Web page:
I am not a big time breeder. I recently bred my first litter in 14 years and with a new breed. I have not had to do much rehoming of breeding dogs because I don’t breed very often. This doesn’t make me better or worse than a breeder who has bred a lot more than, it is just my situation.

I had a longhair Dachshund named Fiona. She was one of the best Dachshunds I have ever had. She was finished to her bench championship and her field championship. She was bred once and I kept a bitch and co ownership on another bitch. One of those girls finished but was never bred. I fully intended to breed her again and even had arrangements made for the breeding. Unfortunately, I could see that the relationship between Fiona and my other, older longhair Dachshund Winnie was volatile. They had been in physical fights. I worked with them to the point they were no longer fighting, but the tension was obvious. Sadly, I decided to rehome Fiona. I had Winnie longer and simply couldn’t let her go, but I also don’t want to live with dogs that don’t get along. I don’t believe the anxiety it causes the dogs, myself and my husband is worth it. So, I let Fiona go. She went to a wonderful home where she was doted on until her 15th year. She was adored and got her owner through many significant life changes.

I had a smooth Dachshund named Lola. I finished her easily and bred her once. She had to get a csection and was spayed after her surgery. I adored her and never planned to let her go. I had a woman contact me who was desperate for a dog. I had several dogs and she had none and I decided to let Lola go to her. She loved her, but after a year and a half she had a major life change and couldn’t keep her, so she came back here. When she came back it was clear she liked being an only dog. At the same time, someone contacted me who had a recently adopted rescue dog who had become dangerously aggressive and had to be euthanized. I placed Lola with them and they had her until her death well into her teens. I loved Lola and I always wanted her, but when I found someone that needed her more, I let her go.

Retired champion ZeZe with me at a field trial. She will go back to her co owners to be bred before retiring for good.

Fast forward to today where I sit on my couch typing this with ZeZe, my longhair Dachshund tucked neatly under my knee. ZeZe came to me for training as a 5 month old puppy. She had been imported from England and was a bit overwhelmed by city life. I worked with her for a week and fell pretty hard for her. I followed her career with her owners who are friends of mine. When she finished her championship she was offered to me. They knew the connection that she and I had and while they still wanted to breed her, they wanted me to have her. I adore her and she will live with me always, but she will go back to have one litter for her other owners before retiring with me permanently. She is my wonderful pet and companion and I can still compete with her in field trials. She is and has always been destined to be my dog.

When breeders decide to let a dog go it is in an attempt to the dog right thing for the dog. Personally, when I have rehomed a dog it was because I felt like the dog was not getting everything that animal needed in this home. Food, water and shelter isn’t enough and some dogs need more attention and one on one than others. In my own home I have dogs who are independent and others who are extremely attached. It can be difficult to make time for everyone if you have too many dogs that are very needy of a lot of attention.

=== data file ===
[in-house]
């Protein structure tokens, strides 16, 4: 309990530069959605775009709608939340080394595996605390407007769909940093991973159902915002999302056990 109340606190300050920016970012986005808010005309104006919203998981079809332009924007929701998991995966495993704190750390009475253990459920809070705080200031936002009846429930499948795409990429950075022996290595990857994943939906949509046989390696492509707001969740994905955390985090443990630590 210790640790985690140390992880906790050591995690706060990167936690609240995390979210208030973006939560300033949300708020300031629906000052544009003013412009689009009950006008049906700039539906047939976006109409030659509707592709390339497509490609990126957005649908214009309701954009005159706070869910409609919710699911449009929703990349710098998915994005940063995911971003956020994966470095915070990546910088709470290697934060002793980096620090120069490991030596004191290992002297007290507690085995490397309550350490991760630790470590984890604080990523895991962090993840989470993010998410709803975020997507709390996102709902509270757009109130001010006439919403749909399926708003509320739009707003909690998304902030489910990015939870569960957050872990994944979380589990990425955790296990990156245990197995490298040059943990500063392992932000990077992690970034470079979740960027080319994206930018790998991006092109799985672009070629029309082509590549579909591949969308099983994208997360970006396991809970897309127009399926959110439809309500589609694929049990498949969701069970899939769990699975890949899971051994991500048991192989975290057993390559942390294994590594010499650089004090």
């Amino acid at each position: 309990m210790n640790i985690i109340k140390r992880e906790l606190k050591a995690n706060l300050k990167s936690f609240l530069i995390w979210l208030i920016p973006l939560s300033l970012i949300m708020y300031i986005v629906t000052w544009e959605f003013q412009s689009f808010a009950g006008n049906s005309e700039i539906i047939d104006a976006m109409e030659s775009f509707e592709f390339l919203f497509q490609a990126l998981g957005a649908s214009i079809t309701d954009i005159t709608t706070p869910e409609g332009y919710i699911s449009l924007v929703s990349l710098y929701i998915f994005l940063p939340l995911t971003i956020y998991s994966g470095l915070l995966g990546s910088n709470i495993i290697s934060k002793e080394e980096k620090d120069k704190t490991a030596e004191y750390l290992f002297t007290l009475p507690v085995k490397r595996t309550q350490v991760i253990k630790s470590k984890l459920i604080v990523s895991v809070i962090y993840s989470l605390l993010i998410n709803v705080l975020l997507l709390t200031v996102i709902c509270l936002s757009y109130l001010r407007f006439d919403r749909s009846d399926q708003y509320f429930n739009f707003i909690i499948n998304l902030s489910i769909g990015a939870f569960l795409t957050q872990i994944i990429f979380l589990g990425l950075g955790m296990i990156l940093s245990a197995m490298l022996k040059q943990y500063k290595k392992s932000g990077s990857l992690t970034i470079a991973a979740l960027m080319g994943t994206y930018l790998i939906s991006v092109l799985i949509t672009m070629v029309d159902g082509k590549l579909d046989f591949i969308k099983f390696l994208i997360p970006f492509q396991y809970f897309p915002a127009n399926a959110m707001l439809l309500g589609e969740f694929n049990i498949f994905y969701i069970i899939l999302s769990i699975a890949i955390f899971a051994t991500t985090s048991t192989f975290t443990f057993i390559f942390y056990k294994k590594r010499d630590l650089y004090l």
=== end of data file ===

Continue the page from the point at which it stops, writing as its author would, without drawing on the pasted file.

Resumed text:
As I look around the room filled with occupied dog beds and the couch covered with dogs, I look around and think about the different personality types. ZeZe is extremely needy and attached. Just petting her isn’t enough, she needs to be inside my skin. Cannoli, my female Lowchen, is the opposite of needy. She is independent and entertains herself easily. The beauty is in the balance of living with a group of dogs of which some require a LOT of my time and those that don’t. They all get me, every single day, every one of them, but there are some who simply demand more.

What does the retirement home look like?

A retirement home is simply a home as a dog that is now a companion, no longer being shown or bred.

Many successful breeders have a waiting list of people waiting for one of their dogs. Frequently, these are repeat homes where the breeder already has a relationship with the home. Wonderful homes that are desperate for a healthy, sound, beautiful purebred dog, but maybe don’t want a puppy. How is this not a win win for everyone, including the dog?

There are some cases in which the relationship and bond that develops between the dog and handler cannot be broken. In those cases, the handler keeps the dog after the dog’s career is over. Frequently these dogs continue to go on the road while the handler shows other dogs and the dog gets to continue the life he or she has come to know.

Sometimes, like with ZeZe and I, someone just falls in love with a dog and they are meant to be together. The point is that dogs deserve to be in the home that is best for THEM. Sometimes we even have to put our own feelings aside to ensure that we are doing the best thing for our dogs and not for ourselves. Don’t feel sad when you hear about a show dog going to a retirement home, be happy that someone put the dog’s needs ahead of their own to give the dog they produced the best possible future they can.

My retired show dogs. Not such a bad deal if you ask me.


Vicki Ronchette is the founder of Show Dog Prep School and a Certified Professional Dog Trainer. Vicki has been working with dogs professionally for over 30 years as a professional dog trainer and behavior consultant, groomer and veterinary assistant. She is the author of Positive Training for Show Dogs, From Shy to Showy and Ready? Set. SHOW! Vicki presents workshops and seminars all over the country on how training show dogs.